“The prime minister’s position is consistent — the war will only end when all its goals are achieved, the IDF will not withdraw from the Strip and thousands of terrorists will not be released,” the statement read.

“The reports that a so-called agreement was reached on a solution for the release of security prisoners are not true,” specified Netanyahu’s office. “The issue was not discussed at all.”

The statement from Netanyahu’s office came hours after he made similar comments while visiting the Bnei David military academy in the West Bank settlement of Eli earlier on Tuesday.

Meanwhile, public support for Netanyahu has been slipping further in recent weeks, according to a new TV poll.

Prime Minister Benjamin Netanyahu speaks at the Bnei David military academy in the West Bank settlement of Eli, January 30, 2023. (Amos Ben Gershom/GPO)

If new elections were held today, Channel 12 news reported Tuesday that Gantz’s National Unity party would be the largest with 37 seats, followed by Netanyahu’s Likud with 18. They are followed by Yesh Atid, headed by Opposition Leader Yair Lapid, at 14 seats, Shas 10, Yisrael Beytenu eight, Otzma Yehudit eight, United Torah Judaism seven, Hadash-Ta’al five, Ra’am five, Religious Zionism four and Meretz four.

Neither Labor or Balad clear the minimum vote threshold in the new poll.

Overall, the anti-Netanyahu bloc would have 68 of the Knesset’s 120 seats, and Likud and its allies would have 47. The majority-Arab Hadash-Ta’al party is not aligned with either bloc.

Pairing prime ministerial candidates head-to-head, the survey also asked who would be better suited to be premier.

In a Gantz versus Netanyahu matchup, 41 percent back the former, while 23% back the latter. In a poll released by the network earlier this month, those figures were 42% and 29% respectively.

When faced off against National Unity MK Gadi Eisenkot, an observer in the war cabinet, 24% say Netanyahu is better suited to be prime minister and 36% say Eisenkot.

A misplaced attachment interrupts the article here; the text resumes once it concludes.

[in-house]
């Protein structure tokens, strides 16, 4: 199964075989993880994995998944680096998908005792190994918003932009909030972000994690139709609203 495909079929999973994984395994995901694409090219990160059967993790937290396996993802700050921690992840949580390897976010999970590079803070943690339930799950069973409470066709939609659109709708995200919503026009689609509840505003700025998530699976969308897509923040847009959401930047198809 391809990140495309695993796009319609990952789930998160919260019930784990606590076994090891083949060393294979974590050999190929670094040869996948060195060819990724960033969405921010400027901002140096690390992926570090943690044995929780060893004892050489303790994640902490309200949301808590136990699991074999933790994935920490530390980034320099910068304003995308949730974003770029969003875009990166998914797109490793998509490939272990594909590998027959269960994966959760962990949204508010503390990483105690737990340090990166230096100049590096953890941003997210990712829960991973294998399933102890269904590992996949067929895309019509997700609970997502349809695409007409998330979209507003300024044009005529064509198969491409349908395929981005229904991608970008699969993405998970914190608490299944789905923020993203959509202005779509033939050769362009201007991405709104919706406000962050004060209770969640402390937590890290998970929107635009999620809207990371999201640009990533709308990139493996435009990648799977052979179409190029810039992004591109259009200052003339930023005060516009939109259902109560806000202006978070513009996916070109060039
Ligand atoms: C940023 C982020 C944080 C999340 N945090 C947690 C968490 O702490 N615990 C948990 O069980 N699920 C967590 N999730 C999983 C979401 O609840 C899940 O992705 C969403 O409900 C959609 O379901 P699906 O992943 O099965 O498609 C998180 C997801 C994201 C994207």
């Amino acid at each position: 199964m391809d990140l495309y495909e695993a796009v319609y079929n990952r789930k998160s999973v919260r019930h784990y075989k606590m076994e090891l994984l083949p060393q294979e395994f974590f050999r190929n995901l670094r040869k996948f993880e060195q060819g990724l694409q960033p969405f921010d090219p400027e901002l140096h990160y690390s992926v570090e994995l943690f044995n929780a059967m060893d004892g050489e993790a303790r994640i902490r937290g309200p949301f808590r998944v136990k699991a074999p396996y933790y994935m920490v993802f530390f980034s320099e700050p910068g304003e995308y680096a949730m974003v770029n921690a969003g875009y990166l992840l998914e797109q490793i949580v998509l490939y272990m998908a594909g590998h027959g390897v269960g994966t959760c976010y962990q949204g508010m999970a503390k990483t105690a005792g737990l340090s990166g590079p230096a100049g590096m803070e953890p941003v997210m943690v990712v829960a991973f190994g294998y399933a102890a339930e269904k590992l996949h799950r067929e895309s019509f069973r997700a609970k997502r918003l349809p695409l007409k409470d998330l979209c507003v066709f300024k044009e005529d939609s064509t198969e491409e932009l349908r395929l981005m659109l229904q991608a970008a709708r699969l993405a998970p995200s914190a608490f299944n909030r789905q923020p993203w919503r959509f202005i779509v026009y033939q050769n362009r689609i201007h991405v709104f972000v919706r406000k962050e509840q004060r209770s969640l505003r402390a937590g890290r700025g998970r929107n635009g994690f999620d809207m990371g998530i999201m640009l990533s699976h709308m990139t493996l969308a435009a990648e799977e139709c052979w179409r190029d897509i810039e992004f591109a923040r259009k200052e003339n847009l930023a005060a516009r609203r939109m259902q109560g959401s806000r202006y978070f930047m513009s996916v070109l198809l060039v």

Though trailing Gantz and Eisenkot, Netanyahu continues to be a more popular choice for premier than Lapid, with 29% saying he is more fit for the job and 27% saying the opposition leader.

This week, some 300 people who lost family members in the Hamas terror onslaught on October 7 and the subsequent war drafted a petition calling for elections at the earliest possible date.

Three hundred and ten family members of October 7 victims initiated the petition, which they called “October 7 families call for elections” and which states that “only an elected government with a broad mandate will be able to set us on a new path.”

Families, supporters, and activists have been turning up for weekly rallies calling for the release of the hostages, bringing a resurgence of the mass protests that rocked Israel over the course of 2023 prior to October 7 when hundreds of thousands demanded the government halt its judicial overhaul plans.

While the events of October 7 put a temporary pause on these protests, demonstrators have returned to Tel Aviv alongside the newer protest movement calling for the return of the hostages.

While the anti-government protests and the protests by the Hostages and Missing Families Forum are two distinct movements, there is overlap between the two as many share the belief that the government failed to protect its citizens on October 7.

On January 8, some relatives of hostages still held captive in Gaza were among protesters forcibly dispersed by police for staging a protest outside of the Knesset calling for the government to resign.